42 Radical Kindness

Kristin Stelmok

Being part of the CPLC is the most meaningful work I’ve done here at PSU (outside of working directly with students). The opportunity to collaborate with faculty and staff from all over campus has helped me to understand the lives and learning of my own students more fully. I’ve appreciated the opportunity to speak directly with the President about goals and visions for the university, and I am grateful that the voices of our students (especially Jess C) have been included (and I hope that we can hear more from them in future CPLC work).

Over the course of the summer, I’ve been deeply moved by the hard work, dedication, and brilliance of my colleagues. Our conversations and reflections have wrestled with tough questions about pedagogy, humanity, and the academy, and they’ve been invaluable in the development of my own thinking. These conversations will change the way I approach teaching this fall in several ways. First, I plan to encourage students to cultivate and explore their own curiosity by creating flexibility and space in assignments wherever I can. I hope this space will also allow students to make their own connections within and between their classes and their lives. Second, I want my students to be excited about knowledge, not fearful of grades, so I will encourage them to demonstrate their learning in ways that make sense to them, by creating artifacts of learning that can live beyond the classroom. I also plan to take responsibility for sharing some of the ideas highlighted in the CPLC with other instructors, especially our many dedicated TLs. I plan to encourage as many TLs as possible to join next year’s CPLC, as they have a great deal of experience and knowledge to share with the rest of us. Finally, from this fall forward I will focus more on making my courses more accessible, as I have now internalized the voice of Hannah Davidson, our own Jiminy Cricket of accessibility (and I mean this in the BEST and most grateful way possible, as Hannah is a TREASURE and we’re so lucky to have her).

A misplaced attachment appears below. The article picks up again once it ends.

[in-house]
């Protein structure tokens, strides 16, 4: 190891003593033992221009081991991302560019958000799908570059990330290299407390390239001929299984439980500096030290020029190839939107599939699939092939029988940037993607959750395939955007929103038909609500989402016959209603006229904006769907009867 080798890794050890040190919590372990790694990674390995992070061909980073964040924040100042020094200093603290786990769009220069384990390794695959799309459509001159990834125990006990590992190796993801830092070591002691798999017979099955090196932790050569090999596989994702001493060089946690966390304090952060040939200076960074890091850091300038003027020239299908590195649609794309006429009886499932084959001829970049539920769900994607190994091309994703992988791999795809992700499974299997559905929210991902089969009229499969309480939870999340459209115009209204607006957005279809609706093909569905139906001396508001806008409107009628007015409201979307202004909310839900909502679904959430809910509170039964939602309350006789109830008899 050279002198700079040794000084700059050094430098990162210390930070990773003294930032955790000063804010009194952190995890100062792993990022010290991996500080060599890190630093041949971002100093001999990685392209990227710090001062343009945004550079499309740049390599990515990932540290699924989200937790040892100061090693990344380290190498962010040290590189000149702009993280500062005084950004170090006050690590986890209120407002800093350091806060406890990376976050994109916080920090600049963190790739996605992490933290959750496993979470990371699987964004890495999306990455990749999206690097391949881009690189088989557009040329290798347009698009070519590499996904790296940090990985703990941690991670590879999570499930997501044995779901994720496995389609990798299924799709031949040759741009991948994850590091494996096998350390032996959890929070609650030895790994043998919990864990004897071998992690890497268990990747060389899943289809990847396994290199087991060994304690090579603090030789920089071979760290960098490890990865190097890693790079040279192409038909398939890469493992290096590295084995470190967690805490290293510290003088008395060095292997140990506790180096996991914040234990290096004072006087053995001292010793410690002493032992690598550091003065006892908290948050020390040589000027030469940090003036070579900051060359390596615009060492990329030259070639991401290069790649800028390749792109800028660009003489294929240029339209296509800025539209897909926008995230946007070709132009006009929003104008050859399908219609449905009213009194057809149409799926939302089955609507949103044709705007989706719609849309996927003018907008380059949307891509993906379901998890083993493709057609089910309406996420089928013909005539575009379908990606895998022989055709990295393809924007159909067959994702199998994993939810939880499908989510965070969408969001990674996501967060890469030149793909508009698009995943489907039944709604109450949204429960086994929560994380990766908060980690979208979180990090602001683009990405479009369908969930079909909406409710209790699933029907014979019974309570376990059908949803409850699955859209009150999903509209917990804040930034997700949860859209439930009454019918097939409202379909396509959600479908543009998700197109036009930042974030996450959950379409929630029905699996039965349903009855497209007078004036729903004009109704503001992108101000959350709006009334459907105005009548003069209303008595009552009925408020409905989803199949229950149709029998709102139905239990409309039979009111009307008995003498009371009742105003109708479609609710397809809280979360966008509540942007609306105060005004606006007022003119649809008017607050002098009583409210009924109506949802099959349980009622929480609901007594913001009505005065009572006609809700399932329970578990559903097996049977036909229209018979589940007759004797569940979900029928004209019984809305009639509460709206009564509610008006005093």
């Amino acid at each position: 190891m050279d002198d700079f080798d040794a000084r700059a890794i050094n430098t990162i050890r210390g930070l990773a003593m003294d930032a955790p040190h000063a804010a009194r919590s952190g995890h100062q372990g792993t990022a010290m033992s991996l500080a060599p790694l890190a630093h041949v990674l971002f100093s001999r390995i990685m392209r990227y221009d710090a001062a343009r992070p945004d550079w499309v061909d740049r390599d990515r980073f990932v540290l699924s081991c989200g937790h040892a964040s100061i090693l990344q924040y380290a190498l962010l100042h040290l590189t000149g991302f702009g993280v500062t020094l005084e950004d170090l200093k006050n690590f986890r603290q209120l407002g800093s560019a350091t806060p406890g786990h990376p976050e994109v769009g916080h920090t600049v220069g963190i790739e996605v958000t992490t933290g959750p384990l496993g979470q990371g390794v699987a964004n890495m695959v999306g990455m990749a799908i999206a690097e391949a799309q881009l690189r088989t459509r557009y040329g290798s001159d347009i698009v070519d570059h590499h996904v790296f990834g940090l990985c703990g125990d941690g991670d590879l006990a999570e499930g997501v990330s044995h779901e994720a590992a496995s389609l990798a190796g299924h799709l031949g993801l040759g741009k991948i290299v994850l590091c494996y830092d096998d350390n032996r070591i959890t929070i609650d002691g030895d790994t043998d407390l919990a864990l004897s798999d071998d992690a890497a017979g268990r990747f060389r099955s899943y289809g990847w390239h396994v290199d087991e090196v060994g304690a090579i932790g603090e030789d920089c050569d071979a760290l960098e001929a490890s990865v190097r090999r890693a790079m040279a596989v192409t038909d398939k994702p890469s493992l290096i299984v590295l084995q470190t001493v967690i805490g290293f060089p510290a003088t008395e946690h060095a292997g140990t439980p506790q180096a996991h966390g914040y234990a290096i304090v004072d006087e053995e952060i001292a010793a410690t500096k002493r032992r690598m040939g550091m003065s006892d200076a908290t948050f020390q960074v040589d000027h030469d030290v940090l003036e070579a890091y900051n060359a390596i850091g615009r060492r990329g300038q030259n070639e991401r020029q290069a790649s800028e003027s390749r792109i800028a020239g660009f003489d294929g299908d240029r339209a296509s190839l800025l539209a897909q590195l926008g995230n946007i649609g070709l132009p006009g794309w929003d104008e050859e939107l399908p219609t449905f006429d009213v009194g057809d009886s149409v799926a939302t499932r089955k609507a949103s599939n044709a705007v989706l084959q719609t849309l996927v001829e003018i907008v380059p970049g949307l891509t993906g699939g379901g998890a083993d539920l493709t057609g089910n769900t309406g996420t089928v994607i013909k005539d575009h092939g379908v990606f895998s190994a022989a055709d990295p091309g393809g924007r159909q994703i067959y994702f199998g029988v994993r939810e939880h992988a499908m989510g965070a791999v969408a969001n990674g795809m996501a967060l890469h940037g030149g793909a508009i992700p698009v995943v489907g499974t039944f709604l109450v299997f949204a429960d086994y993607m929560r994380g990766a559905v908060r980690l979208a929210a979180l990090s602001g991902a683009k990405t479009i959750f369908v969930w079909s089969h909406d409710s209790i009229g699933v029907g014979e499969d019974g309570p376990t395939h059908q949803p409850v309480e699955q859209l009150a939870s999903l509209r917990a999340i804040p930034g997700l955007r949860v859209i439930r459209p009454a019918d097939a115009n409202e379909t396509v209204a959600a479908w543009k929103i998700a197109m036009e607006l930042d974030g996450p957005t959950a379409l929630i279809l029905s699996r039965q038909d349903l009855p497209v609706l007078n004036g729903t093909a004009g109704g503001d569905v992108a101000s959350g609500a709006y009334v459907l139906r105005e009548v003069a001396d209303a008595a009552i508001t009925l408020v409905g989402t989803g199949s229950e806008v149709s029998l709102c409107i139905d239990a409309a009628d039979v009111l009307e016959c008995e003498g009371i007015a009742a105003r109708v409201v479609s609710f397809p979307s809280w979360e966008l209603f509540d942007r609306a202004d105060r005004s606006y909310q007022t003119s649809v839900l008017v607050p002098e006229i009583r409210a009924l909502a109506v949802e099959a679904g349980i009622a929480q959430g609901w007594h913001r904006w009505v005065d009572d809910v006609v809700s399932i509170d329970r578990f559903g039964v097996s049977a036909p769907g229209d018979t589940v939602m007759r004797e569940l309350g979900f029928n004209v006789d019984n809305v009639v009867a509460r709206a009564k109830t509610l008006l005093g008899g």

Perhaps most importantly, I am deeply appreciative of the way that Robin and Cathie (and Hannah and Matt and so many others in the CPLC) have centered empathy and compassion as foundational to the experience of learning and growing. We have the enormous responsibility of teaching these young (and often not-so-young) humans the skills they’ll need to live and thrive in a swiftly changing and increasingly challenging world, and I believe strongly that radical kindness is a critical part of this work, especially for students who are marginalized (in one way or in many) or who haven’t found this kind of support elsewhere in their lives. It’s incredibly validating to see this philosophy reflected in the work we’re doing in the CPLC.

Finally, I’m filled with gratitude for Robin and Cathie’s leadership. I don’t know if we’re still doing nautical metaphors, but it feels as though, after being a bit adrift, we’ve been given a guiding light, that the CPLC is a safe harbor where we’ve been able to take stock, resupply, and recalibrate our navigational tools so that we can continue on our journey to transform the way students learn at PSU. I feel very hopeful about the direction we’re headed.

 

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